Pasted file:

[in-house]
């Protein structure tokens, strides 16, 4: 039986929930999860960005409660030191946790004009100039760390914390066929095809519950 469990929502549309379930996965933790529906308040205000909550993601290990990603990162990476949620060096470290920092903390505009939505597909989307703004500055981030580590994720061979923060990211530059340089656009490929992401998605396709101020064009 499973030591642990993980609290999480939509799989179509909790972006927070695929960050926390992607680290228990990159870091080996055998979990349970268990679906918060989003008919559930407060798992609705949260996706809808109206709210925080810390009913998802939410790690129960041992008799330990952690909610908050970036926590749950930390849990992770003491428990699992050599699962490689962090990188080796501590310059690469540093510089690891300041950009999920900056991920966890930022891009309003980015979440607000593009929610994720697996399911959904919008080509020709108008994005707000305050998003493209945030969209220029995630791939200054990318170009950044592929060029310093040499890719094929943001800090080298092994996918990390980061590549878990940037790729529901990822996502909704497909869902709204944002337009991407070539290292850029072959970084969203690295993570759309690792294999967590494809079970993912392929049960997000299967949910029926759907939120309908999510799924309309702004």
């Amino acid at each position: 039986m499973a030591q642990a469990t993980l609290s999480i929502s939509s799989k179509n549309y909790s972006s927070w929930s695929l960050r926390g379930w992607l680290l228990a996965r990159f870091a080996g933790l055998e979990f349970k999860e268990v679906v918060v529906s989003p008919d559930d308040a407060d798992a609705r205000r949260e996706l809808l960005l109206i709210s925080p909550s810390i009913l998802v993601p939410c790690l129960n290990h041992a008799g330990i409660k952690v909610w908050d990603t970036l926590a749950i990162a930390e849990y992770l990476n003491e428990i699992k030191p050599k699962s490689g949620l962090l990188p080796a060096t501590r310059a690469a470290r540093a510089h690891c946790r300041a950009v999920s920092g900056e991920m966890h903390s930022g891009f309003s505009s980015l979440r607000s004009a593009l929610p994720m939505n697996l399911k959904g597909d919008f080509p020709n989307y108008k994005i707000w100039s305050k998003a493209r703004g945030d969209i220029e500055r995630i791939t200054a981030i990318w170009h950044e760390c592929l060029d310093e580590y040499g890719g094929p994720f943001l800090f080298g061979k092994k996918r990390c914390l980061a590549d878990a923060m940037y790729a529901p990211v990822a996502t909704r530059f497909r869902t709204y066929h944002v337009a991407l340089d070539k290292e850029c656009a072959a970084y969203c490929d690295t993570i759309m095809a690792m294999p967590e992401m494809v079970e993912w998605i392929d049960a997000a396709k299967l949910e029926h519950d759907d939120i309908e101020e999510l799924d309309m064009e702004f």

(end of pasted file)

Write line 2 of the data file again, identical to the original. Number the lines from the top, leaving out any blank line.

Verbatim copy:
């Protein structure tokens, strides 16, 4: 039986929930999860960005409660030191946790004009100039760390914390066929095809519950 469990929502549309379930996965933790529906308040205000909550993601290990990603990162990476949620060096470290920092903390505009939505597909989307703004500055981030580590994720061979923060990211530059340089656009490929992401998605396709101020064009 499973030591642990993980609290999480939509799989179509909790972006927070695929960050926390992607680290228990990159870091080996055998979990349970268990679906918060989003008919559930407060798992609705949260996706809808109206709210925080810390009913998802939410790690129960041992008799330990952690909610908050970036926590749950930390849990992770003491428990699992050599699962490689962090990188080796501590310059690469540093510089690891300041950009999920900056991920966890930022891009309003980015979440607000593009929610994720697996399911959904919008080509020709108008994005707000305050998003493209945030969209220029995630791939200054990318170009950044592929060029310093040499890719094929943001800090080298092994996918990390980061590549878990940037790729529901990822996502909704497909869902709204944002337009991407070539290292850029072959970084969203690295993570759309690792294999967590494809079970993912392929049960997000299967949910029926759907939120309908999510799924309309702004």